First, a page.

Silicon Valley-Loved Shoe Brand Allbirds Is Expanding into Fashion

Photo credit: Megan Collins
Photo credit: Megan Collins


If you’re a Silicon Valley exec, a great aunt living in Vermont, or a celebrity who uses their platform responsibly (say, for example, Oprah, Katie Holmes, Kerry Washington or even Barack Obama), you already know about Allbirds and own a style yourself.

For the uninitiated, Allbirds launched a first-of-its-kind sneaker made from merino wool (a natural fiber) in 2016 and has sold over a million pairs since. The brand’s allure? An alchemy of simplicity, comfort, and transparency in—brace yourself, here comes fashion’s equivalent of the word ‘moist‘—sustainability.

When it comes to the ladder, Allbirds has, to their credit, been transparent in exactly how they source its materials since beginning. The only polyester found in their shoes’ laces come from recycled bottles and packaging is made up of 90% cardboard materials. In April, founders Tim Brown and Joey Zwillinger even announced they’d start labeling the carbon output used to create a single pair of shoes, akin to how food packaging signals to consumers the calorie count of what they’re eating.

Photo credit: Megan Collins
Photo credit: Megan Collins

Earlier today, the brand announced what’s next, and it’s a big leap. AllBirds is now venturing into womenswear and menswear. Specifically, merino-wool based sweaters and cardigans, as well as puffer jackets and T-shirts made using the brand’s patented TrinoXO™ fabric, a natural material harvested from snow crab shells (the world’s second most discarded resource, per Allbirds). Every item in the collection is made from natural and recycled materials.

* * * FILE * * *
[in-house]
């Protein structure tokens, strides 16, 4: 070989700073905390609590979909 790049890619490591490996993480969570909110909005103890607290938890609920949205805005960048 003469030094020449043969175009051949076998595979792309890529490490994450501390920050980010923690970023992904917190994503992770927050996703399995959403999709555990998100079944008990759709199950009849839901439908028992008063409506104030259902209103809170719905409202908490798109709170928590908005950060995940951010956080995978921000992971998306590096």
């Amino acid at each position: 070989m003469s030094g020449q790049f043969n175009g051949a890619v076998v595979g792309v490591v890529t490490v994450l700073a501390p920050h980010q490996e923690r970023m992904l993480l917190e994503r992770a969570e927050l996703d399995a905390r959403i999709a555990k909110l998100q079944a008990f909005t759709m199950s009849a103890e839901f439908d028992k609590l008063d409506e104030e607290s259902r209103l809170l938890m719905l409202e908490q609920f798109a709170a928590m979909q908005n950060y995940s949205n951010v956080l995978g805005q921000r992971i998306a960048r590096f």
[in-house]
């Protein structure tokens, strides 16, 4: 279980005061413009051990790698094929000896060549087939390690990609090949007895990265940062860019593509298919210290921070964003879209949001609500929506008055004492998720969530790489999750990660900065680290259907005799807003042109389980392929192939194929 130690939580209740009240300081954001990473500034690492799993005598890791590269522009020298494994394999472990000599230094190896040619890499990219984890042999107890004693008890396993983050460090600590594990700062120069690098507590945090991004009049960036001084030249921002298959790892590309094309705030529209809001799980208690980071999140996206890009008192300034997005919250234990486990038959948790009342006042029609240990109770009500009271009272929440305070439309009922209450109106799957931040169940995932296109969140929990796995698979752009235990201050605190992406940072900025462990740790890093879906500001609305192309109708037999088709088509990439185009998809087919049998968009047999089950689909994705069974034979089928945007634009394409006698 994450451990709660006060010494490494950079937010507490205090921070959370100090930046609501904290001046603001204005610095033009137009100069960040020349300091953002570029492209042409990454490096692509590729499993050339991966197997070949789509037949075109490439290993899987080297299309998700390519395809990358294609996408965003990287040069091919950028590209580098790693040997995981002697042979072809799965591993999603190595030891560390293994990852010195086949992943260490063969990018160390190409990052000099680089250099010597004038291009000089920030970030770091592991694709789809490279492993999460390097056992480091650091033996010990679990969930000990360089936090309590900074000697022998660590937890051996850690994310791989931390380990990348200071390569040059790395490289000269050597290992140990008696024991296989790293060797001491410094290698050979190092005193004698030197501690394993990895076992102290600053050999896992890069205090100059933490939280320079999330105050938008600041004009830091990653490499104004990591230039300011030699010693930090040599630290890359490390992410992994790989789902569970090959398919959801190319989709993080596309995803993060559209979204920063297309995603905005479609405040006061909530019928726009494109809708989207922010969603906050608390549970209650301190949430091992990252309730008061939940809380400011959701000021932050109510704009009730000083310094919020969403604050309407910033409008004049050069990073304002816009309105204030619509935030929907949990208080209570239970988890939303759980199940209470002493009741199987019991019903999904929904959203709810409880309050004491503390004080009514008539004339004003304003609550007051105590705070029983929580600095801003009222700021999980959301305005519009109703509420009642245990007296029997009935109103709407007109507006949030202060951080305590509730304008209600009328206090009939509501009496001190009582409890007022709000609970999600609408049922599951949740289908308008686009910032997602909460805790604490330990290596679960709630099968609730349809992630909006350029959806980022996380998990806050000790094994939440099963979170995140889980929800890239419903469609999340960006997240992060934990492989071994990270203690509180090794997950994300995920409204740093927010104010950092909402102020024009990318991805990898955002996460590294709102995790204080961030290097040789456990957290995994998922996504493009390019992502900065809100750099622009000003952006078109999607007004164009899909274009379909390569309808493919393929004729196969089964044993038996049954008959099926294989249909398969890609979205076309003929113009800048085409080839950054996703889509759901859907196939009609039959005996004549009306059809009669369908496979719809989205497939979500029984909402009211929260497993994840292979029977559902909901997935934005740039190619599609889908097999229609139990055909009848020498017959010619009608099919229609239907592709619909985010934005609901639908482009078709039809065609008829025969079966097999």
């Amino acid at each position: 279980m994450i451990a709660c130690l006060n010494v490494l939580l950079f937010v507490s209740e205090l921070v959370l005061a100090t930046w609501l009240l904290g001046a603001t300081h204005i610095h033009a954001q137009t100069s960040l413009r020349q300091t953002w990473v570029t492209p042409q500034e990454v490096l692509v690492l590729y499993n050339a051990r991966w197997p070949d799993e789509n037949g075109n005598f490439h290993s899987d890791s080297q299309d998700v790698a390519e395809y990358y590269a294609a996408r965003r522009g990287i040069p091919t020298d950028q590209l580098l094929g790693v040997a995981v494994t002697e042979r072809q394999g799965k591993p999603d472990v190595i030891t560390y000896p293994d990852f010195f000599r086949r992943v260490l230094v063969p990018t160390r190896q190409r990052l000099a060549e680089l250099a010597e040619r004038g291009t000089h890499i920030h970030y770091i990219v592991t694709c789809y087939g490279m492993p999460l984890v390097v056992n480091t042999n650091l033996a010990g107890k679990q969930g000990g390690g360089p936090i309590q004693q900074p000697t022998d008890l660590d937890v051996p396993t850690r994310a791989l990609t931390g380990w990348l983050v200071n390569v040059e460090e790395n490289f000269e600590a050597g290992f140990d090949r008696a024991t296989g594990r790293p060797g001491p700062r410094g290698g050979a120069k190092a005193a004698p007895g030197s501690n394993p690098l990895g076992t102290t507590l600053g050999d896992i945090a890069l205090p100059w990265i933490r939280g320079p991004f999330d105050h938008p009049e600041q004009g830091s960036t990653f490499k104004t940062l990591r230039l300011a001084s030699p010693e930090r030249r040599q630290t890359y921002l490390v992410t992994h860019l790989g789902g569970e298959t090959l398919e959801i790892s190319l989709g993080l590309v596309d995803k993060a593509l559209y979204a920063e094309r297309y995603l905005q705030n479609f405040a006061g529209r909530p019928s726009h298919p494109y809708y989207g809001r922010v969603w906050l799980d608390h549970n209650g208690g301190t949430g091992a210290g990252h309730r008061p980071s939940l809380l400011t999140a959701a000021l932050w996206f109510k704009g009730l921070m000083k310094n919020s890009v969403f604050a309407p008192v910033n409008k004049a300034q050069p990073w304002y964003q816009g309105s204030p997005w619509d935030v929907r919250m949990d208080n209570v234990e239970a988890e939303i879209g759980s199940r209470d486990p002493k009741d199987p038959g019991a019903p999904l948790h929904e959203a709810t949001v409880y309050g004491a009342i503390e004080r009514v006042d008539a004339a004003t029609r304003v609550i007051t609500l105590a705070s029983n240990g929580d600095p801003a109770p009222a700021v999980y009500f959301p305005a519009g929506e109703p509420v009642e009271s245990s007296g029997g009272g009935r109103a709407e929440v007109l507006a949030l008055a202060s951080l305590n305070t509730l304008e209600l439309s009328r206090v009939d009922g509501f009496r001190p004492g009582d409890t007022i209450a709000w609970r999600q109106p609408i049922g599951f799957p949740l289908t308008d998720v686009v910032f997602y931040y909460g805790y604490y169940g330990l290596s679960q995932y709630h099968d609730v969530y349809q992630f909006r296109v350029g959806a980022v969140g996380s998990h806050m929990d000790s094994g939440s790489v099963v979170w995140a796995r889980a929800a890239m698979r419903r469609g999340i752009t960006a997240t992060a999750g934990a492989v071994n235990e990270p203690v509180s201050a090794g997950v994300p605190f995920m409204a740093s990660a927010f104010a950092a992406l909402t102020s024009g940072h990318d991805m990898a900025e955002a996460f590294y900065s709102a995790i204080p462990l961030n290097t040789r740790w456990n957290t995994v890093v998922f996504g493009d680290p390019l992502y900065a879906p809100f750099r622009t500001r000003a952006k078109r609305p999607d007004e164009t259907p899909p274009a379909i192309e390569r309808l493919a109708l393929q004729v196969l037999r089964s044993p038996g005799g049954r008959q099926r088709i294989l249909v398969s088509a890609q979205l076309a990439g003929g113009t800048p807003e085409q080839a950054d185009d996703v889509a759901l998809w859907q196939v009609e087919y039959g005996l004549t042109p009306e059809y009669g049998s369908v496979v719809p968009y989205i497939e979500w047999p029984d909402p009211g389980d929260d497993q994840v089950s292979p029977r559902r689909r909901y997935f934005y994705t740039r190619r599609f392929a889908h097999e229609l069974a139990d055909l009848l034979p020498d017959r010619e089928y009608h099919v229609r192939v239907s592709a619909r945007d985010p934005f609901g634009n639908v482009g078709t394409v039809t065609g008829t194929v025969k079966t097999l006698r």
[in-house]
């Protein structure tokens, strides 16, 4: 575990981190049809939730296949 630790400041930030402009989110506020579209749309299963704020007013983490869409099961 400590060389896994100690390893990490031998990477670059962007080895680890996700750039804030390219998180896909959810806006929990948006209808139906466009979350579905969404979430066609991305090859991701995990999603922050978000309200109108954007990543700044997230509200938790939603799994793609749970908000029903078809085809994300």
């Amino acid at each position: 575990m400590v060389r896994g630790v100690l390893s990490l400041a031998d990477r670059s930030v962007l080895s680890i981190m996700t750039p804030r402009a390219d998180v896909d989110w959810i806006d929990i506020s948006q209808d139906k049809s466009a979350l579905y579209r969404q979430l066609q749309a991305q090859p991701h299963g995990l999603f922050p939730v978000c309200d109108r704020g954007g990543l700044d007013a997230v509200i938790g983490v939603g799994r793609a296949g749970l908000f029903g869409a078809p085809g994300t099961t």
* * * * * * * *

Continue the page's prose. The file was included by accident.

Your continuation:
A press release shared with from Allbirds answers the question of why now, stating: “As the chasm between disposable fast fashion and utilitarian basics has grown, the fashion industry has clung to the same outdated methods that continue to drive excessive carbon emissions, soil depletion, and synthetic waste. So we asked ourselves, why couldn’t we give people clothes they’ll love and simply make them better?”

Allbirds is hardly the first shoe or clothing brand to care about responsibly sourcing their materials. (Fair trade brand Veja launched back in 2003.) However, perhaps, more brands will finally feel the pressure to hold a mirror to themselves and see how they measure up in emitting greenhouse gases, and feel the need to do something about it.

For its part, Adidas has joined the conversation. As ELLE Canada reported in May, Allbirds and Adidas are joining forces to create a sports performance shoe with the lowest-ever carbon footprint by 2021.

To learn more about about sustainability in fashion, the fashion campaign for Allbirds’s launch thoughtfully stars environmental activists as part of the brand’s Allgood Collective. Among the (many) leaders in this space worth checking out are Leah Thomas, founder of @intersectionalenvironmentalism, as well as photojournalist Aditi Mayer.

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